JA “Bill” Stout
“Bill” Stout was known as “the long hitting Bridlington Dentist”. He was a strong and enthusiastic golfer of considerable ability.
The son of a timber merchant, he was born in 1896 in Whitehaven where his home Club was Seascale. The family connection with Seascale was very strong, three members of his family taking their turn as Captain. He had five brothers, all over six feet tall. During the First World War Bill served in the Army with the rank of Captain. After demobilisation he went to Liverpool University to study dentistry, qualifying in 1924.
Bill was a regular player of the Seascale Links and recorded the best scratch score in the years 1928, 1932 and 1935. In 1928 he was elected an Honorary Member of the Club. Bill Stout was probably the most outstanding player that Seascale had produced and became the first member to have his name placed on the “Seascale Scoreboard”, which was erected in the Smoke Room. He was also a talented cricketer and played league cricket throughout his top class amateur golfing career.
At Ganton, before the 18th hole was lengthened, Bill Stout is known to have driven the green, a distance of over 300 yards. He is also reputed to have played every hole at Ganton except one (hole not known) at one time or another in two strokes.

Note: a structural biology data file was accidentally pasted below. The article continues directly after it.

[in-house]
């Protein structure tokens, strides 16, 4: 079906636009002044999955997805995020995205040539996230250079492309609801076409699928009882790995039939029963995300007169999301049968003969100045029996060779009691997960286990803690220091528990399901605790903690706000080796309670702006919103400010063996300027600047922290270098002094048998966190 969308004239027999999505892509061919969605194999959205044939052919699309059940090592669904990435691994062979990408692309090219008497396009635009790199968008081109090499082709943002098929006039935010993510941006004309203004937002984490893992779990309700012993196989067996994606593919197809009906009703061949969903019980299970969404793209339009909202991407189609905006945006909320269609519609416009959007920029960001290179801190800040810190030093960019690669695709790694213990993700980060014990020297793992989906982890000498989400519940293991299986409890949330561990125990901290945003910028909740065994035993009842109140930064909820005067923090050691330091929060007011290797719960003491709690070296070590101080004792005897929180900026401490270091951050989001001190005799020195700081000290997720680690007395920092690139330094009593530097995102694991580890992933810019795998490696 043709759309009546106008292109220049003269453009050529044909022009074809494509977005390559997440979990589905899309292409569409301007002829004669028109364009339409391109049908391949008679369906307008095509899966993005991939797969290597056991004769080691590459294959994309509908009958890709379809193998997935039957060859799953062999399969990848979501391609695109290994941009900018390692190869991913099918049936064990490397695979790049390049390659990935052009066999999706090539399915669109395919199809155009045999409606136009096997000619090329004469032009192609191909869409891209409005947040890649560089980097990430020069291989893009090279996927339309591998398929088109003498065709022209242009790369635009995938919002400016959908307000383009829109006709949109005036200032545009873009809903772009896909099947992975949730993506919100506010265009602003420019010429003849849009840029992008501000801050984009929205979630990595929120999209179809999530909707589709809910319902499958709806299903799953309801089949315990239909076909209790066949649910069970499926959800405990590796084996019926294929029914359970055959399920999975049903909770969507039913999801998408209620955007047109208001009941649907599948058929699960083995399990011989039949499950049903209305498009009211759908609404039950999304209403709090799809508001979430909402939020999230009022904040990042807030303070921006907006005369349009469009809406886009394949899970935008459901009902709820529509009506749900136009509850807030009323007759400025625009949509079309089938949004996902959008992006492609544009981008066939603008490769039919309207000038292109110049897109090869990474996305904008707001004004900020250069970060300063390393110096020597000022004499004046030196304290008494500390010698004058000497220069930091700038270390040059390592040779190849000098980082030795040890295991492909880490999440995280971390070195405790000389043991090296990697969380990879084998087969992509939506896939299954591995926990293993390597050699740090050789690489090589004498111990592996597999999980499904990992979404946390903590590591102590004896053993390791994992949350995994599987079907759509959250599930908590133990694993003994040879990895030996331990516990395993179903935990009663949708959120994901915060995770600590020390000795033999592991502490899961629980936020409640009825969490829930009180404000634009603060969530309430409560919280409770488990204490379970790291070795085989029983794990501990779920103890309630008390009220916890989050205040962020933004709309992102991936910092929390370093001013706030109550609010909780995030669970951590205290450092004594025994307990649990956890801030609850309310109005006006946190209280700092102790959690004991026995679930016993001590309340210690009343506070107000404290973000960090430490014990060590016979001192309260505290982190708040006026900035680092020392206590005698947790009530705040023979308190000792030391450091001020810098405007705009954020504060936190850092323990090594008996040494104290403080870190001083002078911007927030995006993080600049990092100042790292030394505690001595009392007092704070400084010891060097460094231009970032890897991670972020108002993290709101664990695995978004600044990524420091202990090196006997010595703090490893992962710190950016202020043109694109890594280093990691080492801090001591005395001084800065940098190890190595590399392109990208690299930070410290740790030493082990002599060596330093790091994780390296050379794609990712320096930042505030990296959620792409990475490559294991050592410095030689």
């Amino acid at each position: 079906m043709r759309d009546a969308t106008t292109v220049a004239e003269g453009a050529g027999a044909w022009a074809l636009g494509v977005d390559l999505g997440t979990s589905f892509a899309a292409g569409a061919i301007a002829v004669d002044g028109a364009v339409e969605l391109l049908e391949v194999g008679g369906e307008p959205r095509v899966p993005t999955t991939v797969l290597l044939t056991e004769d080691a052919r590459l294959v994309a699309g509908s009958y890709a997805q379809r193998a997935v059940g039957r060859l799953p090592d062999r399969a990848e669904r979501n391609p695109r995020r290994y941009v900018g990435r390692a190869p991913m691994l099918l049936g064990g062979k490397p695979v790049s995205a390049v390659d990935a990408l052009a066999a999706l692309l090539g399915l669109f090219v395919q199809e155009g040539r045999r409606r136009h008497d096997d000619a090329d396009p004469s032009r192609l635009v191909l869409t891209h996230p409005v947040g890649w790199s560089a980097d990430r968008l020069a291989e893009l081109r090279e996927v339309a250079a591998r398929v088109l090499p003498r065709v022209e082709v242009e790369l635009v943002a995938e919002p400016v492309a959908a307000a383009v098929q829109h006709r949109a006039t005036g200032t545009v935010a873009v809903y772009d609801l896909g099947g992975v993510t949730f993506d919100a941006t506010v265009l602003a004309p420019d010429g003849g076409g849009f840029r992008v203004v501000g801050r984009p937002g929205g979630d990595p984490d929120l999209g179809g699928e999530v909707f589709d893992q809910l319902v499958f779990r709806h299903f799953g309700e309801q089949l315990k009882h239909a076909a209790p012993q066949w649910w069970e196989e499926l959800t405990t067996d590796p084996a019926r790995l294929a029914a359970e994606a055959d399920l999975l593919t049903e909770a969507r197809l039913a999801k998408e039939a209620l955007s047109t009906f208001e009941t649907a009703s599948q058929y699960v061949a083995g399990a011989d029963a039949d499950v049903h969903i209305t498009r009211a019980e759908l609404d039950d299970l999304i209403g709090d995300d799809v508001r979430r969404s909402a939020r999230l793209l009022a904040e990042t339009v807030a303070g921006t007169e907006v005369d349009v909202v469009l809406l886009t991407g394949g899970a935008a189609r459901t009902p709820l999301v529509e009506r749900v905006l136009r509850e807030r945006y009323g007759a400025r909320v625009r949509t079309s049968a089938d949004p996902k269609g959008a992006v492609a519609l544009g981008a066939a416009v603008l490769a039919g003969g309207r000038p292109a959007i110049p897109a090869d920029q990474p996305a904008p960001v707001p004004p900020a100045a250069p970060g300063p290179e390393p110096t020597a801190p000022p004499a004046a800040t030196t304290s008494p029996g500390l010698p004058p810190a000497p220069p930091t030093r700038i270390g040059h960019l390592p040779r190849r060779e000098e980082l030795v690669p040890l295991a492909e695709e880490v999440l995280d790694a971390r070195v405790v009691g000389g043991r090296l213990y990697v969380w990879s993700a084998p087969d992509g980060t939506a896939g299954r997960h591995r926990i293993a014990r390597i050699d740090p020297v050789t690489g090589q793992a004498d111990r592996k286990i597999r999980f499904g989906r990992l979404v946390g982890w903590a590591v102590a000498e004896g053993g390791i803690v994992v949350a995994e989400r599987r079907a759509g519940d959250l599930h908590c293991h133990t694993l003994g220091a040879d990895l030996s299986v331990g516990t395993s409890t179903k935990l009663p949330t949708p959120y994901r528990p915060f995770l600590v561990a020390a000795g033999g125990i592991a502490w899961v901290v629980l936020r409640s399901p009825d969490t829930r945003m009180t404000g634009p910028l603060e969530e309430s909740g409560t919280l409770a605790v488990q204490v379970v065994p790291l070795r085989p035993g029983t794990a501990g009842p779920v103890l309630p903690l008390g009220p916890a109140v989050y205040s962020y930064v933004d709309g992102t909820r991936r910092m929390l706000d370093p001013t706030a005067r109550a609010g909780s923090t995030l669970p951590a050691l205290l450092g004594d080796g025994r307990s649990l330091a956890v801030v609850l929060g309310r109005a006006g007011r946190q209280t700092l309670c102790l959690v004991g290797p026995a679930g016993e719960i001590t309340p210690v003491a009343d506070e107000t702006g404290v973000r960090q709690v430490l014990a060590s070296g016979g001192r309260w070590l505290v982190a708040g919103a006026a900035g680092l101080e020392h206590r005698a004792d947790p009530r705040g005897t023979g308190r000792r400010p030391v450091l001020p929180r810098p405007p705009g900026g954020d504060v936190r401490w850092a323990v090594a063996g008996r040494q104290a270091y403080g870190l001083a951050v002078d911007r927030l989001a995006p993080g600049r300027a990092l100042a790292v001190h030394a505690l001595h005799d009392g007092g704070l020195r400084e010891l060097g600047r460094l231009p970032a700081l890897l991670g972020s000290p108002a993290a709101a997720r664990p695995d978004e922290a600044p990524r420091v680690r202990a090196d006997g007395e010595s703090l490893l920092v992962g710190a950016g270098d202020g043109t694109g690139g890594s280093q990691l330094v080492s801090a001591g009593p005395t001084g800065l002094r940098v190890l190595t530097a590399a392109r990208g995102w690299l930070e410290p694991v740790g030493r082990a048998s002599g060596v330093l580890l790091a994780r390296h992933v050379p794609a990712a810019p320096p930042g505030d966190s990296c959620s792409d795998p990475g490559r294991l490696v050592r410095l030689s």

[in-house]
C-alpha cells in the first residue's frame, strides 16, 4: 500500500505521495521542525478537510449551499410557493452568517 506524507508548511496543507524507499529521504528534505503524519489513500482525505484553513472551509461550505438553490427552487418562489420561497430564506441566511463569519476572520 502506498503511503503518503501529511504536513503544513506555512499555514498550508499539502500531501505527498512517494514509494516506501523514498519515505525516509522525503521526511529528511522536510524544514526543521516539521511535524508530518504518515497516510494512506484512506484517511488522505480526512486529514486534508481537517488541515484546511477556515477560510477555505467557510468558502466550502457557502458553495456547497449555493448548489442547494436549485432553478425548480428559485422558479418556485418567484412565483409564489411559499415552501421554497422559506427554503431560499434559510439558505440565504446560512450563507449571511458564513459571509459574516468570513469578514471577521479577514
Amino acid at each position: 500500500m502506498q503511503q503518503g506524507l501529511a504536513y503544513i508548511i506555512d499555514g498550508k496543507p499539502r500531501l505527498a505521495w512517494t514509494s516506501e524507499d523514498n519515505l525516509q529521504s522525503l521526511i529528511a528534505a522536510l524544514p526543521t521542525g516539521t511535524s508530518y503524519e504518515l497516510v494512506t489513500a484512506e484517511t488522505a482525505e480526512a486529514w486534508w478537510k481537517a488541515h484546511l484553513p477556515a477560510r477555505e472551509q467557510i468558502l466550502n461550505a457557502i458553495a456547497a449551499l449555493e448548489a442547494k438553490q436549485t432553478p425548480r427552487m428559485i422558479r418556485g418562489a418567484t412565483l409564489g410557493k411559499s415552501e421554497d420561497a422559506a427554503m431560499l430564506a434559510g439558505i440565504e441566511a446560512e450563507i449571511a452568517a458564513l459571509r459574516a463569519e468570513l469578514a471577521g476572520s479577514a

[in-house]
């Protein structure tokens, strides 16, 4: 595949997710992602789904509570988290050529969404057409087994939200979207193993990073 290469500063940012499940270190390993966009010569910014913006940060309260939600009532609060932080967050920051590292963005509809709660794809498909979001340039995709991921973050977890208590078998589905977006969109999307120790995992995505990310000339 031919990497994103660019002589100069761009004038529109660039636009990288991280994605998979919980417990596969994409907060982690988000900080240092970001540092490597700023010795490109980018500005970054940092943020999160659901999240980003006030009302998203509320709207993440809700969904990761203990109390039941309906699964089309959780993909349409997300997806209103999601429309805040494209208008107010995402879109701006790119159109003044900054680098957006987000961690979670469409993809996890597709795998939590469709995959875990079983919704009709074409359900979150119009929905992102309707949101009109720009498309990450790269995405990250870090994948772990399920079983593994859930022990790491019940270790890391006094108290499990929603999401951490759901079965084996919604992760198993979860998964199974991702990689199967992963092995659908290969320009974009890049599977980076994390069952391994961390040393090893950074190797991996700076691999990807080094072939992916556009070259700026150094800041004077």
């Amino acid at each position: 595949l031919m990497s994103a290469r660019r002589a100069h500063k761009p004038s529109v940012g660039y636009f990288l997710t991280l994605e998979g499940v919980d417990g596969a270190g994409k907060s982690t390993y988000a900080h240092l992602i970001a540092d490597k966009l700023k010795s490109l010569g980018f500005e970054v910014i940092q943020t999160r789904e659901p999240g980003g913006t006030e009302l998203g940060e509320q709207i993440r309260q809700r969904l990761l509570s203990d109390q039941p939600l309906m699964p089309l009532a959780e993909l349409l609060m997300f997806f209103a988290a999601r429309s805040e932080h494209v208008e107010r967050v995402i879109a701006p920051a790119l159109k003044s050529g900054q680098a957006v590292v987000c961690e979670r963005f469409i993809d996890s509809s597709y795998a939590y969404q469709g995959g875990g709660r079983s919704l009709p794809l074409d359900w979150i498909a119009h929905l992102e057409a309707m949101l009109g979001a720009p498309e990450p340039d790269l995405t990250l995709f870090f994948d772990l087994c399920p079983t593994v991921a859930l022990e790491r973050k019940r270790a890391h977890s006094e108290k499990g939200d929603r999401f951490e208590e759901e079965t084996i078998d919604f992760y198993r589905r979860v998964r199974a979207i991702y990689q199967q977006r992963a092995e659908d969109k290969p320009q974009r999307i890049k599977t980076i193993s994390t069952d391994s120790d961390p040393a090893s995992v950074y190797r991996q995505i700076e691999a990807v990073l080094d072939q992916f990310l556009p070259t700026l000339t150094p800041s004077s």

In 1928 he won the English Championship at Royal Lytham and St. Annes Golf Club. He represented England between 1928 and 1932.
He played for Great Britain & Ireland in the Walker Cup in 1930 and 1932. In the course of the 1930 match at Royal St. George’s Golf Club he took part in one of the most exciting 36 hole matches played in the Walker Cup. Playing against twenty-one year old Donald Moe from Portland Oregon, Bill was 7 up with 15 holes to play. He lost at the last green to a birdie. He had not played badly but Moe had played superbly. In the locker room afterwards, Bill walked across to Moe to congratulate him, “Donald”, he said, “that was not golf – that was a visitation from God.”
Bill Stout was Captain of Ganton during 1932 and 1933 and President from 1966 to 1969, when he was elected an Honorary Life Member. He died in 1974.